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Chin Reservoir Impact Assessment Request Denied

August 2, 2022

Dear AWA members,

Alberta Wilderness Association (AWA) and other concerned parties are disappointed to learn that the Chin Reservoir expansion project will NOT be required to undergo a federal impact assessment.

On June 29, EcoJustice received a response from the Minister of Environment and Climate Change Canada (ECCC) Steven Guilbeault regarding our request to designate the Chin Reservoir for an impact assessment under the Impact Assessment Act (IAA). The Chin Reservoir expansion is just one activity that forms part of the larger Alberta Irrigation Modernization (AIM) Program – formerly referred to as the South Saskatchewan River Basin Irrigation Infrastructure Expansion Project. Our request for designation highlighted many key concerns including in-stream flow needs for aquatic ecosystem health, impacts to native grasslands, altered groundwater flows, and impacts to species at-risk. Our request for a Ministerial designation was denied.

The response was accompanied by an analysis report by the Impact Assessment Agency of Canada (IAAC) outlining reasons for denying the request. This report indicates that the Minister’s decision has been in part based on the alleged sufficiency of Alberta’s provincial environmental assessment (EA) process and other legislative processes for addressing the potential adverse effects of this expansion project.

We are disappointed with the Minister’s decision and disagree with the IAAC analysis report that provincial environmental assessment and other provincial legislative processes will be sufficient for addressing concerns with the project.  First, the provincial environmental assessment legislation, the Environmental Protection and Enhancement Act (EPEA), and the Natural Resources Conservation Board Act (NRCB Act) under which the NRCB will review the project, only specifically permit persons (individuals and groups) who are directly affected by a project to participate in assessment and decision-making processes, except for commenting on Terms of Reference for an environmental assessment, mentioned below.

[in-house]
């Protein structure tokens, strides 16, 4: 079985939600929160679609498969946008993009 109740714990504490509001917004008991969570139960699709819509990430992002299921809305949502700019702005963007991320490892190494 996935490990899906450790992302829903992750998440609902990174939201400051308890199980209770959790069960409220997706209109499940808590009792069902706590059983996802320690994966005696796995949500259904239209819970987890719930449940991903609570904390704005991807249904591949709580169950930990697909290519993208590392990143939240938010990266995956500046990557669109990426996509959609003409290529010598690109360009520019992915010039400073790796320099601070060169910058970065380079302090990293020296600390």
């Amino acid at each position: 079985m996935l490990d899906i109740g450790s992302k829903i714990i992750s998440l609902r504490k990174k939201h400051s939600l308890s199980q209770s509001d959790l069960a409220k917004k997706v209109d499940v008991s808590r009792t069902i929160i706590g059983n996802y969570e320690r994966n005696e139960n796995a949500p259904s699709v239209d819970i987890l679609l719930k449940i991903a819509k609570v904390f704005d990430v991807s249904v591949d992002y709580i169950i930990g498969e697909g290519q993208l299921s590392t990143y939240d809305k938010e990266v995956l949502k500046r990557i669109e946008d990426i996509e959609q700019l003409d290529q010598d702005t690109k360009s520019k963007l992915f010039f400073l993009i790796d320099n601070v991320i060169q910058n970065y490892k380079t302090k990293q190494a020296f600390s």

Government officials and courts have interpreted “directly affected” narrowly to require an individual’s or group’s interests to be personally, directly, and adversely affected by a project to participate, for example a person with property rights that the project directly will harm. By contrast, the federal process under the IAA is not limited to those directly affected by a project. The IAA requires that the public be given an opportunity to meaningfully participate in an assessment (s 27) and that public comments be considered in the assessment (s 22(1)(n)). Thus, the federal Minister’s denial has limited the AWA and others in their ability to effectively participate in the public interest.

Second the project has many potential adverse impacts on matters within federal constitutional jurisdiction such as fisheries, migratory birds, species at risk, transboundary waters, and Indigenous peoples and the IAAC report identifies many of these. Provincial assessment and other legislated processes will likely not – and perhaps cannot – be as fulsome and robust as a federal assessment when considering these matters. The federal government has the laws, policies, major expertise, staff, infrastructure, and interest in seeing that these matters are managed well and in line with federal and national expectations.